6

One of the strongest "weapons" Russia has is the power to shut down gas, which Europe needs.

Is there anything suggesting that the NATO might have decided to procrastinate actions in Crimea for a few months, so that the Russian gas leverage would be much weaker?

I'm not asking for wild speculations, I'm asking if there is any evidence pointing to that conclusion (or disproving it).

  • There was no real winter in Europe 2013/14 and in the day you've written your question, the temperatures were already quite high. – Danubian Sailor Apr 10 '14 at 8:31
  • If "too localised" were still a close reason, I would have applied it to this question! – Andrew Grimm Jun 2 '18 at 13:02
12

This appear to be highly unlikely for several reasons:

  1. The Black Sea is currently ice-free. If any NATO actions (NATO being a military and not a political organization) were to take place they could easily occur now as there little to prevent sea or land resupply of any military.
  2. If the questioner means the European Union, a political body, instead of NATO, then this again seems unlikely as factories and homes would still require natural gas supplies for water heating and production There is no "ideal time" for the combined nations of Europe to take unified against the only thing that would hurt the Russian economy in the short-term: reducing or ending imports of natural gas.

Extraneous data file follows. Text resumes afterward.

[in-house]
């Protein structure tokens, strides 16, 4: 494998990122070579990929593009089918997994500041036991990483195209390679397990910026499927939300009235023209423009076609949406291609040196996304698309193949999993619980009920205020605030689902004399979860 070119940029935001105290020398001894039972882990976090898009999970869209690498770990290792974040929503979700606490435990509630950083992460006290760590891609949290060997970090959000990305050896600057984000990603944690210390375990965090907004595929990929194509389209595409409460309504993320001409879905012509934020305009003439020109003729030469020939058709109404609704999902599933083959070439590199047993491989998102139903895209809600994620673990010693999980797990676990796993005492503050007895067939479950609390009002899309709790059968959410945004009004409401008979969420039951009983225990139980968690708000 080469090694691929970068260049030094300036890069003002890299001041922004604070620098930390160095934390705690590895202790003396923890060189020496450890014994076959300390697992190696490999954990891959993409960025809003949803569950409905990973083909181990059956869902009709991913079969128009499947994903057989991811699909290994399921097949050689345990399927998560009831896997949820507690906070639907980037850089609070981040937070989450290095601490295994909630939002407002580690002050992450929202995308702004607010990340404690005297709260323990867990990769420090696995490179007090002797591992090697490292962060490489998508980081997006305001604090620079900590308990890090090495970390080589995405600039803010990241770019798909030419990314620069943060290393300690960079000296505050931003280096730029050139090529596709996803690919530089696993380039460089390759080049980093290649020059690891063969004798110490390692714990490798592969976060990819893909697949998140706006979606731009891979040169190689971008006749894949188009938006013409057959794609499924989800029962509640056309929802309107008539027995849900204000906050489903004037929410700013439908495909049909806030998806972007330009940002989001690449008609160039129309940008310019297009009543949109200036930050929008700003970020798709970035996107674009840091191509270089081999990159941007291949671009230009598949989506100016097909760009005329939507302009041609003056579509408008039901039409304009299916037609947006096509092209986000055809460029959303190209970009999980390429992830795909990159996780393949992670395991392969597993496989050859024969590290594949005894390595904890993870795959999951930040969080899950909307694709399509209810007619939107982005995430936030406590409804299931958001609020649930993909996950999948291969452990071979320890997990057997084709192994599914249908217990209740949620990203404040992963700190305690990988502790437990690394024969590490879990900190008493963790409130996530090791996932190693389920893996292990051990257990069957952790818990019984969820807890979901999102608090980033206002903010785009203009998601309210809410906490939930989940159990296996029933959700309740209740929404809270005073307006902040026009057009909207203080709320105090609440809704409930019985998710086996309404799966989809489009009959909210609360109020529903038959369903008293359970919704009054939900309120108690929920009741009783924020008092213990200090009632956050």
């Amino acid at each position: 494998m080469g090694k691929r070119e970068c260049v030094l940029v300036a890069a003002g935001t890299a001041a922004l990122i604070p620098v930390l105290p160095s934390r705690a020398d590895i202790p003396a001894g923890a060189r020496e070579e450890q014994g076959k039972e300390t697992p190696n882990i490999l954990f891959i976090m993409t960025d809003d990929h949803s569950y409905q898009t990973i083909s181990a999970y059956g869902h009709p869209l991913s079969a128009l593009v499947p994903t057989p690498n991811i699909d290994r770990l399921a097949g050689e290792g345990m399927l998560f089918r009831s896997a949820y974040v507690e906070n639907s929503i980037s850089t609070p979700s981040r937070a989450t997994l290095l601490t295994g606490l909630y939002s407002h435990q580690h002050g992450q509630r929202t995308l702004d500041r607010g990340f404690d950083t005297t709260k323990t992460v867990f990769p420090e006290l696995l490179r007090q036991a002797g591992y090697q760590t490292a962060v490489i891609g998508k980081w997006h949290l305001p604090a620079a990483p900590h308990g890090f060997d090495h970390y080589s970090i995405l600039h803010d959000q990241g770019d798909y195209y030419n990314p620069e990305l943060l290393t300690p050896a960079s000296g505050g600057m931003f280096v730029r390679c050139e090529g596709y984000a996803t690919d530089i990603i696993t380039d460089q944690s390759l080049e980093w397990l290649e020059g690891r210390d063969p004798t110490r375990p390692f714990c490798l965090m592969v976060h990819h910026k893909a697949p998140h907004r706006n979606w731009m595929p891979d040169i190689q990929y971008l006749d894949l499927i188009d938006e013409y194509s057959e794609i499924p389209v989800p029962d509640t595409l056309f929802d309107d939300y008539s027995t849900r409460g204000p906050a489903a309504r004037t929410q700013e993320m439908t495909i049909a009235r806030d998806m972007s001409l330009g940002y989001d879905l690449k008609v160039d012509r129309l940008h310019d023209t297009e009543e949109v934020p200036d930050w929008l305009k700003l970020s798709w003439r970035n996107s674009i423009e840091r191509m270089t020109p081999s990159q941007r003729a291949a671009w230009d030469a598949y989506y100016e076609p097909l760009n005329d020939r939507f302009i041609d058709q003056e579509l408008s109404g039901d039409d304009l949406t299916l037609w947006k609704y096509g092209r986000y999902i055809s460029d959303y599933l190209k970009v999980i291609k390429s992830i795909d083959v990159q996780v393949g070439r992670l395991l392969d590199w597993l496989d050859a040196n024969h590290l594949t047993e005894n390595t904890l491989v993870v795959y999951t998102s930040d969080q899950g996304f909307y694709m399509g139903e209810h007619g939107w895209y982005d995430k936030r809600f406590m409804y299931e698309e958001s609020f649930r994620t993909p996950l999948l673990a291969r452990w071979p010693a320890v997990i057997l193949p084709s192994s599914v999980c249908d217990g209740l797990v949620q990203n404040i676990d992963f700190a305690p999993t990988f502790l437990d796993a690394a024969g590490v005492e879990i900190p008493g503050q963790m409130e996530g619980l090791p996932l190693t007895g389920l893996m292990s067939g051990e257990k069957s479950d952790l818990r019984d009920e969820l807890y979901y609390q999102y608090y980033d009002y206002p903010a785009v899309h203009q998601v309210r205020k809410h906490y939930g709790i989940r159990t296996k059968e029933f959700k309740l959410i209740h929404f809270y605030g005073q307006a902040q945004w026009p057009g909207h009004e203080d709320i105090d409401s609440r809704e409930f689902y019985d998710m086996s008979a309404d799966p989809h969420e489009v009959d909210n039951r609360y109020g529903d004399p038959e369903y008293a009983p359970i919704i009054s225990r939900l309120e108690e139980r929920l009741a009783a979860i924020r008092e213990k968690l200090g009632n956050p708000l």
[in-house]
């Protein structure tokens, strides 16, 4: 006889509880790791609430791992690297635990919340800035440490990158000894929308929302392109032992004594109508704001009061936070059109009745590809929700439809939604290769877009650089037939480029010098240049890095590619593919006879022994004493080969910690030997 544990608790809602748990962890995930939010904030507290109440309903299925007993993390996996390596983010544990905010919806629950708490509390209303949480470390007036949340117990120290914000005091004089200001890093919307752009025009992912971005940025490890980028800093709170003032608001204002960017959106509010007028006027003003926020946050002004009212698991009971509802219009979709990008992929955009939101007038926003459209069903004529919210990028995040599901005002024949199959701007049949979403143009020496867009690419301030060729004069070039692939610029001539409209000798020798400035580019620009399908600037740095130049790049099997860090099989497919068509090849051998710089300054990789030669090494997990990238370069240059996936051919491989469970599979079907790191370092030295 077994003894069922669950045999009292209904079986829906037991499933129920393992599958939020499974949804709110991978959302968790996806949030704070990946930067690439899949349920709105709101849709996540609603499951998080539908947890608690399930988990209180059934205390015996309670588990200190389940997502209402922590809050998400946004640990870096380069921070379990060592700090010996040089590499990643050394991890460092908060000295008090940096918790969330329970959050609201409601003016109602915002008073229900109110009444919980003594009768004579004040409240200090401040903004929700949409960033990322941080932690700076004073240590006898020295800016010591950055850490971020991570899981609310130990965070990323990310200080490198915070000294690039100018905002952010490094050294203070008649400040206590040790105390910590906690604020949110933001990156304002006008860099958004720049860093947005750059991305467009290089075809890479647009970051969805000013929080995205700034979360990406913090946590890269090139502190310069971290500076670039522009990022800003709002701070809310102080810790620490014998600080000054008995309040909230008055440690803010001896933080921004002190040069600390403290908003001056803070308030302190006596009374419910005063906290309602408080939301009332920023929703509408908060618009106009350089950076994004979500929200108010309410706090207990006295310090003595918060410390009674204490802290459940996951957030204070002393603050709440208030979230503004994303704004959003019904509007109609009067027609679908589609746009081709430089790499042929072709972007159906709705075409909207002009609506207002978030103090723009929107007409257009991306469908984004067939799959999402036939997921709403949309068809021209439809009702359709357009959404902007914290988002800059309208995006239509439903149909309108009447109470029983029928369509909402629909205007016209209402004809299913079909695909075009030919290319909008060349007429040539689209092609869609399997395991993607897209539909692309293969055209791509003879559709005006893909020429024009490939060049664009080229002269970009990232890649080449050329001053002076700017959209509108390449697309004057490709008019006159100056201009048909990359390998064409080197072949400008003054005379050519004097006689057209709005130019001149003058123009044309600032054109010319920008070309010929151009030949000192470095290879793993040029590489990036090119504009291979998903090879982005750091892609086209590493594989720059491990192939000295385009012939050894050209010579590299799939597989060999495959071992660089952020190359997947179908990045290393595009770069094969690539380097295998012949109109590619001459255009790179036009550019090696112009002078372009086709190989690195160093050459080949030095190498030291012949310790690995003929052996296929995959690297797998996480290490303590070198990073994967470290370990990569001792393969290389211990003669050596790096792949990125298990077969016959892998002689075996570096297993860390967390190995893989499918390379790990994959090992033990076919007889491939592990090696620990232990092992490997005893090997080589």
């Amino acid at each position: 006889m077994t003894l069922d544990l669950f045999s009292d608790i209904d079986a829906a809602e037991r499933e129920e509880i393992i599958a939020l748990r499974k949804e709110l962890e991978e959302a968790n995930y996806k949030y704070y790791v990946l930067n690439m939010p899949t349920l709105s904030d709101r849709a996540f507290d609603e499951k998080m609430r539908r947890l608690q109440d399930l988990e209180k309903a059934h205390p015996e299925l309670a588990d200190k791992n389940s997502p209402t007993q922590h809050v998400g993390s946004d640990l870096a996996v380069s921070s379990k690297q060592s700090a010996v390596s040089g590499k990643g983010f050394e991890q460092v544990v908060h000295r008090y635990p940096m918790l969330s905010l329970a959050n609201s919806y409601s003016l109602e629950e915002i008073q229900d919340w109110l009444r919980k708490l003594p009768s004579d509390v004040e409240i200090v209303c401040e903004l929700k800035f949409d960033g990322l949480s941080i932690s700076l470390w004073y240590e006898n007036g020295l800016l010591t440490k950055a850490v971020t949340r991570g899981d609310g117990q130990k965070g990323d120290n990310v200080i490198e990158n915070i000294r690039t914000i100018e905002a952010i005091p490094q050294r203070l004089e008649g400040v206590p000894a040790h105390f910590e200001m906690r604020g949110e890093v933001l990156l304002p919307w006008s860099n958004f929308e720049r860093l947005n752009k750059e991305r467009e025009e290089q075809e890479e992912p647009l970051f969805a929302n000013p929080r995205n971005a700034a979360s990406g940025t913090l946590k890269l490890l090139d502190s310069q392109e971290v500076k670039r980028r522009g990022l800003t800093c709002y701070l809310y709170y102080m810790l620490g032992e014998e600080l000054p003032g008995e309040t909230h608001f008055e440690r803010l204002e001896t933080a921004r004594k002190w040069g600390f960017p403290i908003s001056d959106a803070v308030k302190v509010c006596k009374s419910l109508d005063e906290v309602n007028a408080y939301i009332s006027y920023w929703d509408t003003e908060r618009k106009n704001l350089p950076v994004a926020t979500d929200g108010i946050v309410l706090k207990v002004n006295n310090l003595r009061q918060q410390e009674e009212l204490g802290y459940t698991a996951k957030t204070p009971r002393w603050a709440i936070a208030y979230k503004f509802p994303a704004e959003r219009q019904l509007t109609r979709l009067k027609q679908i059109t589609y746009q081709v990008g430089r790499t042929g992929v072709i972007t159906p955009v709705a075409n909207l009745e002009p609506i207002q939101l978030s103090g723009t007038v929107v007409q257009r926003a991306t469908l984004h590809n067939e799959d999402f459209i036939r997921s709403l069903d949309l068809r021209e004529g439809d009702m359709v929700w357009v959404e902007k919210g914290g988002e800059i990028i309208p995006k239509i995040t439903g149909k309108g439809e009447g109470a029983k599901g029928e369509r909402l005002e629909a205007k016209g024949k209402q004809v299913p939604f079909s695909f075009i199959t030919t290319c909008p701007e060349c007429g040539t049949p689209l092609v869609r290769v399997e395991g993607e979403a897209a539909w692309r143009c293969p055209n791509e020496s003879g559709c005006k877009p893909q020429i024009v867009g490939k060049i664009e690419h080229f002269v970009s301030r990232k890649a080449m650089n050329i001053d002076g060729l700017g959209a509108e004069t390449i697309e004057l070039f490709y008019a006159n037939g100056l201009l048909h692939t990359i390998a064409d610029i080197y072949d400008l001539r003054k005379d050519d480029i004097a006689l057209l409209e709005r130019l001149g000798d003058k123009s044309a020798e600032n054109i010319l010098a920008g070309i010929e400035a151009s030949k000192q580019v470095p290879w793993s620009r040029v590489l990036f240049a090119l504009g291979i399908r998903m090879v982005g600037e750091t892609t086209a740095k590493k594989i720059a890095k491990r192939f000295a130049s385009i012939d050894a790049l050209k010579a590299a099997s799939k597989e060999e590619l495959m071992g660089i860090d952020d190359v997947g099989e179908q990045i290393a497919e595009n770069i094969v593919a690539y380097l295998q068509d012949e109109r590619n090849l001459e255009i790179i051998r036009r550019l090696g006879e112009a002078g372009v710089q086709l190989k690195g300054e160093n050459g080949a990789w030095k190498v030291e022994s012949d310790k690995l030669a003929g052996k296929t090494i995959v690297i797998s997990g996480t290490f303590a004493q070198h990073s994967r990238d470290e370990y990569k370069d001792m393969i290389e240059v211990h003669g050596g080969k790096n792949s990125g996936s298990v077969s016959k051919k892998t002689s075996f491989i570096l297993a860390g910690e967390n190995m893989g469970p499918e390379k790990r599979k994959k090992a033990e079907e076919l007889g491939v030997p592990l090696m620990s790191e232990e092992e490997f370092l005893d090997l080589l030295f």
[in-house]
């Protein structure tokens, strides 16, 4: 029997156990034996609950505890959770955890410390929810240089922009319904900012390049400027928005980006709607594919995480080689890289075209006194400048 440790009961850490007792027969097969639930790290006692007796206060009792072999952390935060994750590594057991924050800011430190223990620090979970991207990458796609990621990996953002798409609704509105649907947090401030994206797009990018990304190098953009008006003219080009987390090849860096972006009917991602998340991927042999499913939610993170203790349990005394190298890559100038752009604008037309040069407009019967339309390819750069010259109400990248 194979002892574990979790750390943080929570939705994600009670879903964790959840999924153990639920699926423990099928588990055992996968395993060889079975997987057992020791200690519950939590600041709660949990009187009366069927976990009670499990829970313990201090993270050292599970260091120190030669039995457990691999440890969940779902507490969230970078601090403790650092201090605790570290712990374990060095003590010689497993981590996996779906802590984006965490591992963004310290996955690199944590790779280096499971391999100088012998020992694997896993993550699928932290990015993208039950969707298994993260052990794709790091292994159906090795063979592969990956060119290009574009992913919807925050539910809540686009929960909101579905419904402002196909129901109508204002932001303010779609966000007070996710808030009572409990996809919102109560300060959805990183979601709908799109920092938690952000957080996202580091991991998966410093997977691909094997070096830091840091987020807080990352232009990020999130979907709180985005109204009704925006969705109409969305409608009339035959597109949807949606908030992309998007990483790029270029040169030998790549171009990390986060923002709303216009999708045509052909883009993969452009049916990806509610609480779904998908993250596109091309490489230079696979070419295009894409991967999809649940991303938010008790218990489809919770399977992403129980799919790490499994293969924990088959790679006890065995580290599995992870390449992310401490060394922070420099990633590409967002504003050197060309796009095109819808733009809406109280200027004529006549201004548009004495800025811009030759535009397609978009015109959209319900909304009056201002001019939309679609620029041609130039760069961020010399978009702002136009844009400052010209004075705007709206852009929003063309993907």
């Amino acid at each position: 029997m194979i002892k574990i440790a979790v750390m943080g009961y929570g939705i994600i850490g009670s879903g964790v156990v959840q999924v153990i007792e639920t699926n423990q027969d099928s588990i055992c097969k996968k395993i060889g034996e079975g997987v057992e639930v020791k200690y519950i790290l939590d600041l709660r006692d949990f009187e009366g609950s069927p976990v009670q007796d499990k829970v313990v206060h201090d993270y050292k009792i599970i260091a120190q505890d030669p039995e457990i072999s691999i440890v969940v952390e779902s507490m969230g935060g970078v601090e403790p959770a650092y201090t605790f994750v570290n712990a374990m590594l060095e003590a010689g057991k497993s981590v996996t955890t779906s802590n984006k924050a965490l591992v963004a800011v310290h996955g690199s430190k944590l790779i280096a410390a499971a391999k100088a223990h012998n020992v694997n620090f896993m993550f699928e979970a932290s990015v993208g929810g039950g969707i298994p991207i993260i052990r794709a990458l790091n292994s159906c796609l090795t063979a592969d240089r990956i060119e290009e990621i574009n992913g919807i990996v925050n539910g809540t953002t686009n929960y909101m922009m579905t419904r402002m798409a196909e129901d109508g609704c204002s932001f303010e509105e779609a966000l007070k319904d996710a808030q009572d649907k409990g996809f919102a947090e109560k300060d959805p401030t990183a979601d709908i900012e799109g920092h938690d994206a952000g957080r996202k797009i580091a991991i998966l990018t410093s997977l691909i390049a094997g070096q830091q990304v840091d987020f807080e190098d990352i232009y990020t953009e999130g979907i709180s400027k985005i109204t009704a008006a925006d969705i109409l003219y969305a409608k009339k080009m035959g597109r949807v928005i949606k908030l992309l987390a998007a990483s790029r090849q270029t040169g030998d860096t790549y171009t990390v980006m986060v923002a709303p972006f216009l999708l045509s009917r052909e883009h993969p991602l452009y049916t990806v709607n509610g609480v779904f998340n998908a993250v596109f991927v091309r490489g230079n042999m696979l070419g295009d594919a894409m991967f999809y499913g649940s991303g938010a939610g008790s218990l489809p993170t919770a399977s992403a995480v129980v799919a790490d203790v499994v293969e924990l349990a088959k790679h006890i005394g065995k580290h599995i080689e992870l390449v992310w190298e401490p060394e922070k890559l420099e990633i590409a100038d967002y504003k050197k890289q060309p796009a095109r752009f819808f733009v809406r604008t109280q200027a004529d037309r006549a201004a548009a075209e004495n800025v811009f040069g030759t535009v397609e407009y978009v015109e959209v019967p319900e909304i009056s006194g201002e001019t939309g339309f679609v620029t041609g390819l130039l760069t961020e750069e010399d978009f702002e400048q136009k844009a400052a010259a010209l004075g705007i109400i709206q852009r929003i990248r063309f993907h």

3. By waiting instead of acting now, both the EU and NATO risk Russian troops consolidating the positions making any peaceful efforts to remove them extremely difficult or making the installation of an armed peacekeeping force, impossible.

If the EU or NATO (or both) are going to take any action against Russia for its invasion of the Crimean Peninsula, waiting offers far greater risks than immediate action.

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